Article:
European Integration and the 'Euro Project'
The introduction of the euro has been a significant step in the integration of the economies of the countries that form the European Union (EU) and the 12 countries that comprise the Economic and Monetary Union (EMU). Its adoption not only means that a single currency prevails across the euro zone with reduced transactions costs for trade between member countries; the currency also has become embedded in a particular set of institutional and policy arrangements that tell us about the nature of economic integration in the EU. In fact, the euro is a relatively small step along the path to further economic integration at the global level, and the neoliberal agenda of globalization can be clearly seen from the ways in which the euro has been introduced.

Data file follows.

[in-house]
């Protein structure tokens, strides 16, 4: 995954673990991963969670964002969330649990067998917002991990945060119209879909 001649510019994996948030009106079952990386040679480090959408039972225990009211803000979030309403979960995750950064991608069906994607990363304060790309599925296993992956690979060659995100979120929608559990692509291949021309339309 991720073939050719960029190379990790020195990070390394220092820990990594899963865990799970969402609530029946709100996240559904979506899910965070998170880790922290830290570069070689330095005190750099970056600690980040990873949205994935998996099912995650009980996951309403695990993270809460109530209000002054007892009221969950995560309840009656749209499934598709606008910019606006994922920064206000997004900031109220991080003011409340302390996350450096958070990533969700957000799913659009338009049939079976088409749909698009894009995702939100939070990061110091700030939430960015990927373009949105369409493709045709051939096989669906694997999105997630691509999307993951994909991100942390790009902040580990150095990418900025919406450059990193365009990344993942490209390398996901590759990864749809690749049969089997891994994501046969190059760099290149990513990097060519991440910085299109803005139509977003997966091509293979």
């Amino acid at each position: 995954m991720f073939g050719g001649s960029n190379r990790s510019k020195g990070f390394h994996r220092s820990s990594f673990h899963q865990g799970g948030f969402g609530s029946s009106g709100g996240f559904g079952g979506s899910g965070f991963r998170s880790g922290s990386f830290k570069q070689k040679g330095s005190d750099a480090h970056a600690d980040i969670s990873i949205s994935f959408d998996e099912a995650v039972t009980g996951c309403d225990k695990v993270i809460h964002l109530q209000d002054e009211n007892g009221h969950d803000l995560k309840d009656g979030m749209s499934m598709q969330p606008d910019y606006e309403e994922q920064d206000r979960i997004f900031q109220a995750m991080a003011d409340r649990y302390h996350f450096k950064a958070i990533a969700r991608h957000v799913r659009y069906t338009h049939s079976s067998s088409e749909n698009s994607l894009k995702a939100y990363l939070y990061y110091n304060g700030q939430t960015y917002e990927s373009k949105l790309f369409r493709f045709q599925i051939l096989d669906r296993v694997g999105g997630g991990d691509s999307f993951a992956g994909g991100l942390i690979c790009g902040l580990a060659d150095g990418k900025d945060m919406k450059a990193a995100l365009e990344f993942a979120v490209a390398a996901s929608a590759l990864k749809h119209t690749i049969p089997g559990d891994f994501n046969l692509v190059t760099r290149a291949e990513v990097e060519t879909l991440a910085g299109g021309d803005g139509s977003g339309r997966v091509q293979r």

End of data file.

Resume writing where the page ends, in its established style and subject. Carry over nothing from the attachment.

References listed on IDEAS
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- Philip Arestis & Kevin McCauley & Malcolm Sawyer, 2000.
"An Alternative Stability Pact for the European Union,"
Economics Working Paper Archive
wp_296, Levy Economics Institute.
- Arestis, Philip & McCauley, Kevin & Sawyer, Malcolm, 2001. "An Alternative Stability Pact for the European Union," Cambridge Journal of Economics, Oxford University Press, vol. 25(1), pages 113-30, January.
- Philip Arestis & Kevin McCauley & Malcolm Sawyer, 2000. "An Alternative Stability Pact for the European Union," Macroeconomics 0004043, EconWPA.
- Willem F. Duisenberg, 1999. "Economic and monetary union in Europe : the challenges ahead," Proceedings - Economic Policy Symposium - Jackson Hole, Federal Reserve Bank of Kansas City, pages 185-194.
- Philip Arestis & Malcolm Sawyer, 2002.
"Can Monetary Policy Affect The Real Economy?,"
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